Programming With Mobile Applications:
Android, iOS, and Windows Phone 7

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Installing Eclipse and the Android Development Tools (ADT)

This tutorial will work but see Android SDK Download Available for newer instructions.

Now that MOTODEV Studio has become MOTODEV Core Plugins, its main benefit of providing a single install for Android Development is no longer viable. The folks at Motorola have decided to move the Studio Tools into the Android Open Source Project (AOSP). While this is a good idea from a developer's standpoint, from an academic standpoint, this presents a problem. Simply put, installing the Core Plugins is NOT trivial. Of course you can still follow the install routine specified for the new Core Plugins, but, for the purposes of following the text book, Installing Eclipse with the ADT is more than sufficient.

Note: Should you decide to install Eclipse and the ADT, some of the screen captures in the book will be slightly different and, of course, the information specific to features exclusive to MOTODEV Studio won't apply.

1. Download and install the latest Java Development Kit here:

Make sure you download and install the correct package for your operating system. You may need to reboot at the end of the install routine.

2. Download the Eclipse for Mobile Developers Package here:

Make sure you download the correct package for your operating system. Unpack the downloaded file and run the executable. For Windows, run eclipse.exe. For Mac, double-click the Eclipse app. For Linux, run 'eclipse.'

3. From the Help menu, choose Eclipse Marketplace. Click on the Popular tab and locate Android Development Tools for Eclipse. Click Install. Follow the prompts, accept the license agreements, and restart Eclipse.

4. From the Window menu, choose Android SDK Manager. I had the Android Tools, the latest Android SDK (Currently 4.1.x - Jelly Bean) and the Android 2.2 (Froyo) SDK already installed from my Studio installation. If you don't have those packages installed, you should probably install them. You will need to install System Images for platforms 4.0 or greater. For older platforms, the system image is built into the platform. You may also install more SDKs. I chose to install SDK 4.0.3 (Ice Cream Sandwich) and SDK 2.3.3 (Gingerbread) as well. As I mention in the book, if you target Froyo, you will enable roughly 93% of devices currently deployed to run your apps. I chose ICS and Gingerbread because I currently own devices running those systems. I can test my apps easily on hardware I already own. Depending on your connection speed and how many packages you choose to download, this could take some time.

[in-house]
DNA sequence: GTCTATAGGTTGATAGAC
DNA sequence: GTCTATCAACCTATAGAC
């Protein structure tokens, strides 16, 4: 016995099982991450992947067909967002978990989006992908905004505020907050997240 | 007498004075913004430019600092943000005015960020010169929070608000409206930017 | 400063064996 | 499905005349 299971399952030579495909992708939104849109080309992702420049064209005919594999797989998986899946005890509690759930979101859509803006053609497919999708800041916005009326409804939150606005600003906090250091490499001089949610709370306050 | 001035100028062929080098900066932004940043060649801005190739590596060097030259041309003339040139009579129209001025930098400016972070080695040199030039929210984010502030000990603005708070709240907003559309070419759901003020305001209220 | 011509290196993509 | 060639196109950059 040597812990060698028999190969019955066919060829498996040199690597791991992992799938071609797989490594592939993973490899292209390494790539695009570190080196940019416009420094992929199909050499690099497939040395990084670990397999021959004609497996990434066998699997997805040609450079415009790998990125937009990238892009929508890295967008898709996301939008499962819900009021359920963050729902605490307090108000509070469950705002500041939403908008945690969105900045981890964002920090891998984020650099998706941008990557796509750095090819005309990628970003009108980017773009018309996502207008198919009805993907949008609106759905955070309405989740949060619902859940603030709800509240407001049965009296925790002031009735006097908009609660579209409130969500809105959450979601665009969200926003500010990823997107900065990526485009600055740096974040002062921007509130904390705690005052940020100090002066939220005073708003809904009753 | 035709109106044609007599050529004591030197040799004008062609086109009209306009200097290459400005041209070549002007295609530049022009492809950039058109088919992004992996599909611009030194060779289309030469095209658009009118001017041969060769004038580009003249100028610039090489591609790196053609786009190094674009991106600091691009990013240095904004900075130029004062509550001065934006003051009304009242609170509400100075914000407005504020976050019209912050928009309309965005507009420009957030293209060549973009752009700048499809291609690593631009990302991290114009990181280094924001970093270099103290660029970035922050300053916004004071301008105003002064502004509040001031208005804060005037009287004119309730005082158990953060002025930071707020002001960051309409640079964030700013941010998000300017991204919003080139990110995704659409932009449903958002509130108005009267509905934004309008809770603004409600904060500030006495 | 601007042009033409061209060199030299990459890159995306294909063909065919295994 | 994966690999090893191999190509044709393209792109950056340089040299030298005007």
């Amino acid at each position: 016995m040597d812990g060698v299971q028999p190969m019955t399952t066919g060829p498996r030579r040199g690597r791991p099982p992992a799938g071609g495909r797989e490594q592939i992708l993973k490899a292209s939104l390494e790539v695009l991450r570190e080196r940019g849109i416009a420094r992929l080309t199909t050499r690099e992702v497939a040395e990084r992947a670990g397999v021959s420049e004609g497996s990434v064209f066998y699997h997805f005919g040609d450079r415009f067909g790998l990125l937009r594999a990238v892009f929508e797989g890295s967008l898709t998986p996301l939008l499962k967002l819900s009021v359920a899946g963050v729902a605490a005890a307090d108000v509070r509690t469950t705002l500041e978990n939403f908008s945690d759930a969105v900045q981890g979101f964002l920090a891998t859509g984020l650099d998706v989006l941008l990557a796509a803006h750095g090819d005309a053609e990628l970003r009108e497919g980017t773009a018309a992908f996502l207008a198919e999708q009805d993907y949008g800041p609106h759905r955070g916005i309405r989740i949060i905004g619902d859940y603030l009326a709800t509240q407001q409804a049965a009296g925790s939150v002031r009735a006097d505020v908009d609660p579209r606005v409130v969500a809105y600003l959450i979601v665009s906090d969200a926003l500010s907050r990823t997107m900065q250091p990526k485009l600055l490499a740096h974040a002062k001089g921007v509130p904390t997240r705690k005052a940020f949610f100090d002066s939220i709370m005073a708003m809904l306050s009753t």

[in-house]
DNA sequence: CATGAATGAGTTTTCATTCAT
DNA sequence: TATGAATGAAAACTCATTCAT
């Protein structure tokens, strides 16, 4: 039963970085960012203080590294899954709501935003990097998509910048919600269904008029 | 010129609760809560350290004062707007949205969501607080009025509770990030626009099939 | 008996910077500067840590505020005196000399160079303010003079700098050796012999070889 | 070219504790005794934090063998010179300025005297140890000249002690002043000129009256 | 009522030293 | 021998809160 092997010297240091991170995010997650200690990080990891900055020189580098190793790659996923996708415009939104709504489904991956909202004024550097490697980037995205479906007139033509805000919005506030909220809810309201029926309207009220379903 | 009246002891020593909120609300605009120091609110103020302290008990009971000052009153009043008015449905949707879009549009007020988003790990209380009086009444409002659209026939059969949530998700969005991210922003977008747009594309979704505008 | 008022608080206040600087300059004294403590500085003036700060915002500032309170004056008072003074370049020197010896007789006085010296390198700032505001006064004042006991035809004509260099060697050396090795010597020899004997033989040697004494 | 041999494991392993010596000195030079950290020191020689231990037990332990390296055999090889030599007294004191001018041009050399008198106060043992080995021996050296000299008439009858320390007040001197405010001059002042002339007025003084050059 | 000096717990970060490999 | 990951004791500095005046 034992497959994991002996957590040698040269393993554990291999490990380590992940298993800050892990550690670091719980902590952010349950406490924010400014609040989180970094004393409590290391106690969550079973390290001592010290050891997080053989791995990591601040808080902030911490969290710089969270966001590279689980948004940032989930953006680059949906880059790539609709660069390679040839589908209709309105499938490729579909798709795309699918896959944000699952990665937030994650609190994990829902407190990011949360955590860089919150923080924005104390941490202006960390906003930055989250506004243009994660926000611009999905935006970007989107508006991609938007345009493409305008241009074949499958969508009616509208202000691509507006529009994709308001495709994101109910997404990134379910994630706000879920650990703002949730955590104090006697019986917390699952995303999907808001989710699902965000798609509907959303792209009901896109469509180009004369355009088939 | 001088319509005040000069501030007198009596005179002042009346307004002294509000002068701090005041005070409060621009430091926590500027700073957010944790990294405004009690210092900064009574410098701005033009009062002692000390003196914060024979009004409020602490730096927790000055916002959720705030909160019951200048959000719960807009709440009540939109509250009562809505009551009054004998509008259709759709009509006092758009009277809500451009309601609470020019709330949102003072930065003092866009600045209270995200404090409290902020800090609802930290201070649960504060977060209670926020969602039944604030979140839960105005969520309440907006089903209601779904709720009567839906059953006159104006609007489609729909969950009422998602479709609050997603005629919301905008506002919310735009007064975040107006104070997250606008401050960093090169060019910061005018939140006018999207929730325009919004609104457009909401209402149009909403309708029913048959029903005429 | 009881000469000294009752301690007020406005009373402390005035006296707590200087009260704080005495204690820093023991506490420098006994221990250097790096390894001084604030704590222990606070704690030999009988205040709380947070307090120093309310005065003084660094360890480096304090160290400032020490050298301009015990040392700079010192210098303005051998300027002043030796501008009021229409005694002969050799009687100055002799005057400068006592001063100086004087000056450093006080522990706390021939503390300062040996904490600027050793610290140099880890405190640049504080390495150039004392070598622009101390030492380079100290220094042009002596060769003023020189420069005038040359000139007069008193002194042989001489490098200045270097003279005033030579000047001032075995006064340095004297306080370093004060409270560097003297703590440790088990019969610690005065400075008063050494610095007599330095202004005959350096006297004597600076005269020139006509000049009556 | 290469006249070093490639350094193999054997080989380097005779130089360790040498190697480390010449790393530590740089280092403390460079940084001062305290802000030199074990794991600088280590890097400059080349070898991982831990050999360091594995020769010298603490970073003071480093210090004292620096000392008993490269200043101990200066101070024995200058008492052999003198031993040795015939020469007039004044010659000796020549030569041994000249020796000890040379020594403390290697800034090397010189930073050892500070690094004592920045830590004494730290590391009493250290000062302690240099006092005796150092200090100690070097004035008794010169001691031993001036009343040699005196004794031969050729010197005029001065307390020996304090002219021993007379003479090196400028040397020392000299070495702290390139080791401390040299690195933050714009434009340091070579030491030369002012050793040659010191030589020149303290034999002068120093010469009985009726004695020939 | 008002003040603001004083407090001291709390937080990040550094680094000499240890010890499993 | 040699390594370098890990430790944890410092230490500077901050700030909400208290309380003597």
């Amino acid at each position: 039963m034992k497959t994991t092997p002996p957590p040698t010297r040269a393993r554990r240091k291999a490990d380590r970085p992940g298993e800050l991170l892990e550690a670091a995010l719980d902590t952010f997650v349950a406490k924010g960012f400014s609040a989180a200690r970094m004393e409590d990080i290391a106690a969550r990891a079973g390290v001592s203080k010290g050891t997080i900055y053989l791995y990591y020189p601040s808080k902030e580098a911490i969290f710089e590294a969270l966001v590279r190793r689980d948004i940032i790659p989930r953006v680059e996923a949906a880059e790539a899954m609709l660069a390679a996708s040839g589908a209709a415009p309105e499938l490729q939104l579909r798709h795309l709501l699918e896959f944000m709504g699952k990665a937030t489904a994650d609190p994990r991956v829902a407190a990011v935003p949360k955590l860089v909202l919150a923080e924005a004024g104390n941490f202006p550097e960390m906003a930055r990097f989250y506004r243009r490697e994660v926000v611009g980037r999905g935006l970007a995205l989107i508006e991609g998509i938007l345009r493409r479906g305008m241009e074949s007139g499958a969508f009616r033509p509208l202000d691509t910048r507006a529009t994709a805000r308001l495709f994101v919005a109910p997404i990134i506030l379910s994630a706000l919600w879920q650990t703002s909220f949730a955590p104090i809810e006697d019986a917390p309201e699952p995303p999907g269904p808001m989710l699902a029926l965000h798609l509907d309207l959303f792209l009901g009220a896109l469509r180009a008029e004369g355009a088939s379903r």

5. You will need to create Android Virtual Devices (AVDs) to execute your Android apps. From the Window menu, choose AVD Manager. Click New to create a new AVD. I chose to create an AVD for each of the platforms I have installed. This allows me to test on a variety of devices.

The Device Management View discussed in the book is MOTODEV Studio-specific. You will need to use the AVD instead if you plan to use Eclipse and the ADT. As noted below, Eclipse will start the appropriate emulator for your project when you run it from within the IDE.

6. You are now ready to create your first project. From the File menu, choose New > Other. Expand the Android node and choose Android Application Project. Click Next. Name your project. Click Next.

Click Next to accept the default icon settings (you can change these later). Make sure Create Activity is checked and choose Blank Activity. Click Next. Click Next to accept the default settings for your new Activity. If you need to install dependencies, click Install/Upgrade. Click Finish to create the project.

7. Test your install by clicking the Run button on the toolbar.

8. You can customize your Workspace by displaying Android-specific views. From the Window menu, choose ShowView > Other. Expand the Android node and select the Views you want to display. I chose Emulator Control and LogCat. You will need the Emulator Control View to complete the Where's My Phone app at the end of the chapter.

I also chose to move the Outline View and the Properties window beneath the Project Explorer by dragging them there. I moved the Task List down next to the Console. The result is that I've freed up the design area to assume most of the development space. You save your window layout as a perspective. Choose Save Perspective As from the Window menu. Give it a name (I chose to name my custom perspective Android).

You can now open this perspective whenever you wish by choosing Open Perspective form the Window menu. In addition, Eclipse will create a button for toggling between open perspectives in the upper right corner of the IDE.